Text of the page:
626 N. Grand Boulevard,
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The Missouri Theatre was one of the most popular theatres in St. Louis in the 1920’s. It was located at N. Grand Boulevard and Lucas Avenue, and was opened on November 8, 1920 with Elliott Dexter in “Behold My Wife!”. The temple of entertainment seated about 3,600 and was one of the largest theatres in the nation at that time. It was designed by the firm of DeRosa & Pereira for the Famous Players Missouri circuit, which was a subsidiary of the Famous Players Lasky circuit.
Luxury abounded, rotundas with massive chairs, fireplaces in many rooms and three inch thick carpeting added to the already impressive decor. The interior featured arches and Corinthian columns. Curved architecture throughout the theatre gave the impression of softness in contrast to modern streamlined architecture. The twelve story Missouri Theatre building was brick, but the theatre was distinguished by a light stone front.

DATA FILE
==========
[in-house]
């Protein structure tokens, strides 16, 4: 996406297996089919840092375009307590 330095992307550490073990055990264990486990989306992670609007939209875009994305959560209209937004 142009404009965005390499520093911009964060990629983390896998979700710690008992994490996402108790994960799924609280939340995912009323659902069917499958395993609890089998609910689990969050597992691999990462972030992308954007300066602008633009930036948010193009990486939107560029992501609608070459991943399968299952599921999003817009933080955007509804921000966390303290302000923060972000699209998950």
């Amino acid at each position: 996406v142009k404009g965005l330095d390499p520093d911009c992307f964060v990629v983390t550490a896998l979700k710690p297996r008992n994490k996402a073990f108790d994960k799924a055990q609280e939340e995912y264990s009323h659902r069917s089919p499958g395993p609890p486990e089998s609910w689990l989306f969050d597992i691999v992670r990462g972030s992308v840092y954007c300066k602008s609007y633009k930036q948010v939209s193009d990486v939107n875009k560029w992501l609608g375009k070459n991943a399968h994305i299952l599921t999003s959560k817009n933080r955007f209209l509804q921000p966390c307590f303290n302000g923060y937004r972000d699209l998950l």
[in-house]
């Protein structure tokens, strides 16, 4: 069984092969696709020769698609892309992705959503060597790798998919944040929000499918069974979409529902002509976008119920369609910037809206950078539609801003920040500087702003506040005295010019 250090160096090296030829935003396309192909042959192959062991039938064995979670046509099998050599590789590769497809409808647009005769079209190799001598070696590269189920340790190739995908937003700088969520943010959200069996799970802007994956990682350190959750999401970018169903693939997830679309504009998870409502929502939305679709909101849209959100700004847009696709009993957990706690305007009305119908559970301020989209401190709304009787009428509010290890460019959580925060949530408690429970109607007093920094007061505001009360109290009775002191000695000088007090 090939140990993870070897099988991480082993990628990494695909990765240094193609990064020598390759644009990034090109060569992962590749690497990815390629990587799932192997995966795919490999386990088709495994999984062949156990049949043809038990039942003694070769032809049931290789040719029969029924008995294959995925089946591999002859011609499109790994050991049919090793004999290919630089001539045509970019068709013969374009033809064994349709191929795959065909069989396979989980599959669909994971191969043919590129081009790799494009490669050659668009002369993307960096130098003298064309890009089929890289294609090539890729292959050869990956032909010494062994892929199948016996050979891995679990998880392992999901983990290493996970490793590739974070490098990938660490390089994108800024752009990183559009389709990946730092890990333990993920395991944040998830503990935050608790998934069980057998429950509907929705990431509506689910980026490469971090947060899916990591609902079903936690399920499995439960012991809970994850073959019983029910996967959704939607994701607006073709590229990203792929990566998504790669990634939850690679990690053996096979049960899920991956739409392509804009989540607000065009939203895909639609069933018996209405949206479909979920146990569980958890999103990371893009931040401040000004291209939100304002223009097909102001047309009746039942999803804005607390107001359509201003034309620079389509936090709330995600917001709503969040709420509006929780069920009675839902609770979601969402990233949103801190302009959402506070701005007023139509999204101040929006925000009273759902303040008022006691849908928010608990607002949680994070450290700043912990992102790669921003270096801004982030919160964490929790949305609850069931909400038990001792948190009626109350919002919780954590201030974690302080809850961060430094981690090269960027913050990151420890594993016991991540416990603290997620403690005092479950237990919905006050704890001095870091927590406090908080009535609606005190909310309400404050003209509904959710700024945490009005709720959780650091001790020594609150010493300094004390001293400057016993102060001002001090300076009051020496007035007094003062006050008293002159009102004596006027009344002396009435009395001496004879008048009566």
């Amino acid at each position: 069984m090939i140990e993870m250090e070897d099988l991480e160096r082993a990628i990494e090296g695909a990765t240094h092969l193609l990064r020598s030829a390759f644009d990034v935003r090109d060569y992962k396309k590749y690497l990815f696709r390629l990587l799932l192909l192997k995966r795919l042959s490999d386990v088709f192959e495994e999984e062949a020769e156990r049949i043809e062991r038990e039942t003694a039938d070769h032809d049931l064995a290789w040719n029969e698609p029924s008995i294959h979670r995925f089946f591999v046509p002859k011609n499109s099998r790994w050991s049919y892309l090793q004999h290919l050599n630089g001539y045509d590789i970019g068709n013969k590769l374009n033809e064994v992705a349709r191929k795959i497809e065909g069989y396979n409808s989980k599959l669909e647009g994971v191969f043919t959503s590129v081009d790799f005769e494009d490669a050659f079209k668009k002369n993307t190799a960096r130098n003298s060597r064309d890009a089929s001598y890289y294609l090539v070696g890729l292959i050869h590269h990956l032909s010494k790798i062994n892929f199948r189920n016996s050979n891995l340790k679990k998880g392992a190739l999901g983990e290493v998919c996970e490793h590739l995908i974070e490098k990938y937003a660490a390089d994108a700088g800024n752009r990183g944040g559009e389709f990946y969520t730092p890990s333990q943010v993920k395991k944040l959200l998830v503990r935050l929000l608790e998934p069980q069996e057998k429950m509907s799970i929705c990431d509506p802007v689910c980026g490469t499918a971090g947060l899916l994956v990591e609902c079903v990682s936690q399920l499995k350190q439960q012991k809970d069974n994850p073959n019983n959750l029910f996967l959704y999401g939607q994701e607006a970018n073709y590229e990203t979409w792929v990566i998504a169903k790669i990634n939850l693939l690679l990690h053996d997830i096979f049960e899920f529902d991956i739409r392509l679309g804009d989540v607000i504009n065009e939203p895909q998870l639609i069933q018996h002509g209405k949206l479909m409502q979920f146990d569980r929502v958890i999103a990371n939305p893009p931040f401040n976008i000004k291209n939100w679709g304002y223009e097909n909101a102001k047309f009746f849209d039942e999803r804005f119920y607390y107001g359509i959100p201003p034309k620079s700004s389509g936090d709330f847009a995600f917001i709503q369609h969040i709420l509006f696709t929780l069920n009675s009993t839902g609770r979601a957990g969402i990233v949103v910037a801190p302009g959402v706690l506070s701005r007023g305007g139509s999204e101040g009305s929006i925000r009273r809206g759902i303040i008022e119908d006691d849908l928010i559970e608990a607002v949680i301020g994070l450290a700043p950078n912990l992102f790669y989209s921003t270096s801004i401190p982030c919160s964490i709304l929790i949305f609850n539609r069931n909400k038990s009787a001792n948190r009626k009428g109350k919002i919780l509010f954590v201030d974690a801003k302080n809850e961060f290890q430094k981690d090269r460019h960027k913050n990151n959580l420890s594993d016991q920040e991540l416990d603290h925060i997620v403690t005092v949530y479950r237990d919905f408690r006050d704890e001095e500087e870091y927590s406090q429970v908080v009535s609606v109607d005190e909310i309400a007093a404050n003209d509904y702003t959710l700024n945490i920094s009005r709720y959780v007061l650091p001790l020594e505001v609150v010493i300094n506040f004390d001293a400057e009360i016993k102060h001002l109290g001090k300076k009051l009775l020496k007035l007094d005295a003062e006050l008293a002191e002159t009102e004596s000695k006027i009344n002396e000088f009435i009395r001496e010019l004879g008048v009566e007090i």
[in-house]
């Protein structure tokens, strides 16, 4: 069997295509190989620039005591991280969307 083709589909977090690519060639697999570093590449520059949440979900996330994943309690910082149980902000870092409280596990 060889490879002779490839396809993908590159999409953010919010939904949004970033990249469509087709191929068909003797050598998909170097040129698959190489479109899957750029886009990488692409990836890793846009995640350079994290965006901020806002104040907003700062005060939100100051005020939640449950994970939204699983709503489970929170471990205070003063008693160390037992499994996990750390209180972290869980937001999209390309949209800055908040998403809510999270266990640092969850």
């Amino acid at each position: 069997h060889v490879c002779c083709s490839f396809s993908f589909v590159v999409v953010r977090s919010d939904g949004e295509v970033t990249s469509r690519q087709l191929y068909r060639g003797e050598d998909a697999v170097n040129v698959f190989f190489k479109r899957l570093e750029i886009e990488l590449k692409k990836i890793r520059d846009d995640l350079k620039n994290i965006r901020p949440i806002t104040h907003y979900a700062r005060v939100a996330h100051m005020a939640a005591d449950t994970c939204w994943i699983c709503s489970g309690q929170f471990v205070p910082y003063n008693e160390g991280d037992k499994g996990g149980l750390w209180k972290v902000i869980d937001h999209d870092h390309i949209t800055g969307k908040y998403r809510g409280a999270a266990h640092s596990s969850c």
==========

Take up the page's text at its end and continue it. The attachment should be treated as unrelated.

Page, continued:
The Missouri Theatre was one of the first theatres in St. Louis to have air conditioning, which was a big deal then. It was called “the Pike’s Peak Breeze” in it’s advertising of the air conditioning.
The theatre housed inside the twelve story Missouri Theatre Building. The theatre was later operated by Skouras Bros., RKO, and Fanchon & Marco which evolved into Arthur Enterprises. The Missouri Theatre was so successful that the Skouras Brothers went on to build a sister theatre only a block away, the St. Louis Theatre (now Powell Symphony Hall).
The Missouri Theatre featured a chorus line of dancers known as the Missouri Rocket Girls. This troup of precision dancers became well known throughout St. Louis. They we so successful that they toured the country, eventually settling at the famed Roxy Theatre in New York City as the Roxyettes in March 1927. The Missouri Theatre was equipped with a Wurlitzer Hope-Jones Unit Orchestra organ which had 4 Manuals, 32 Ranks. It was dedicated in July 1921.
The Missouri Theatre was abandoned in 1957 and the auditorium was razed for a parking lot on June 26, 1959, so another legend died on the Great White Way of N. Grand Boulevard in St. Louis. This left the number of theatres on the Great White Way at five from it’s original nine.
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